Marah / Damnwells / Bill Mc Garvey @ Maxwells / June 3, 2004

Three durable combos representing nearby locales Philadelphia, New York City, and Jersey merged for one solid show at Maxwells in Hoboken this Thursday evening. ‘Singing drummer’ Bill Mc Garvey (formerly of underrated indie pop band, Valentine Smith) led his Good Thieves through a diligent hometown set. Supporting recently released gem, Tell Your Mother, Mc Garvey’s troupe relied on honeyed melodic conviction, meaningful heartfelt lyrics, and gauzy textures. He wove tenderly engaging baritone inflections across salient guitar-bass-violin-flute arrangements with relative ease.

Next, Brooklyn-based quartet the Damnwells – now receiving exposure for ‘03s acclaimed Bastards Of The Beat from Fordham’s heritage rock station WFUV – took the stage. Sporting shaggy long-haired and wearing similar black dress jackets (‘cept the drummer), singer-guitarist Alex Dezen drew the growing assemblage in with urgent flinty-voiced sentiments that drifted through restrained melancholia, poignant romanticism, and reserved uplift. But the Damnwells proved just as efficient delivering loud, assertive rockers as they did remitting debonairly twanged acoustic respites.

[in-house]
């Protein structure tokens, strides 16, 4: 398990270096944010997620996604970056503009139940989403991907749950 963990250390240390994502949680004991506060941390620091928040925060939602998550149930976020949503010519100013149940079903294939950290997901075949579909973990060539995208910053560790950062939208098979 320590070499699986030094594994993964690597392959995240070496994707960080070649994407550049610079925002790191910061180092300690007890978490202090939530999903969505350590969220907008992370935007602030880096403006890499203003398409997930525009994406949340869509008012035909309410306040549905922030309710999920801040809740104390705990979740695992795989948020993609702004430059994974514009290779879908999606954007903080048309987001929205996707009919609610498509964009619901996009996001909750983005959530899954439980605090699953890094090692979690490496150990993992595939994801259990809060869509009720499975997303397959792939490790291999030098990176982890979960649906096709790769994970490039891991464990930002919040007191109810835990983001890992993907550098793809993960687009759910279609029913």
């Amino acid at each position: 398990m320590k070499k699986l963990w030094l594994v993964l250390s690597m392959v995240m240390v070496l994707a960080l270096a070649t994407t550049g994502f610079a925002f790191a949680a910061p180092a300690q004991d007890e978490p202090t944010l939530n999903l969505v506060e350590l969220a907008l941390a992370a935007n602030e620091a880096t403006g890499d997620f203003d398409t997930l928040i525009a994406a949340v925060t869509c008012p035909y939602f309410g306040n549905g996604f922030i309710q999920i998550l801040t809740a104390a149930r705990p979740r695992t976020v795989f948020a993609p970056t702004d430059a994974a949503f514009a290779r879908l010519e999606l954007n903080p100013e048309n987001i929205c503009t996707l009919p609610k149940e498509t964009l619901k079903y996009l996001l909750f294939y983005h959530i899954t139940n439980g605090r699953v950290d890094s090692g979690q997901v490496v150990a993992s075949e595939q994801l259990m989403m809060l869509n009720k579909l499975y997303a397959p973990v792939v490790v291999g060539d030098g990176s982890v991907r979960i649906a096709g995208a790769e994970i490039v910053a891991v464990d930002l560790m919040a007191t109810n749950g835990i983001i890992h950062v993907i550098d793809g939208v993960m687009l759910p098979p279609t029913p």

To get started, headliners Marah communicated penetrating sensitivity without getting sappy, uncovered a few wonderful new songs from their highly anticipated 20,000 Streets Under the Sky. A South Philly quintet led by Bielanko brothers David (lead vocals-guitar) and Serge (backup vocals-guitar), Marah confirmed eternal eclecticism could secure, rather than hinder, the joyously celebratory fare they pushed forth. Redolent of Springsteen’s E Street Band when unveiling hard driving working class rock ‘n’ roll, they blazed forward with raw energy and roughed-up edginess, oft-times letting more aggressive material perilously implode. Blending raucously upbeat R & B-derived coquetry with infectious acoustical retreats, they continually got partisan heads nodding in approval. Unexpectedly, Superchunk’s Jon Wurster has taken over drum chores, providing seasoned instinctive fortitude to each number. In several spots, Serge’s steel guitar detailed rural glint.

‘Tween songs, David offered charming tidbits of wisdom, claiming ‘if your band has one baseball song, you’re cool, but if you have two, you suck’ before breaking into a spare, harmonica-filled ode to America’s pastime. He even reminded the dumbfounded audience that the first recognized ball game took place in this mile-squared town. After bringing the house down with the nifty hand-clapped helix “Soul” (from ‘02s irrepressible Float Away With The Friday Night Gods), he suggested, ‘It’s hard to figure out what’s cool anymore. That’s the story of my life.’ Taken at face value, he may be right considering Marah would’ve been hailed as ‘mainstream’ rock heroes if they’d been around in the pre-punk ‘70s. Subsequently, David broke out a banjo for a harp-doused song concerning a faraway girl.

I’m convinced Marah will be one of the most exciting bands touring this summer. Guaran-fuckin’-teed.

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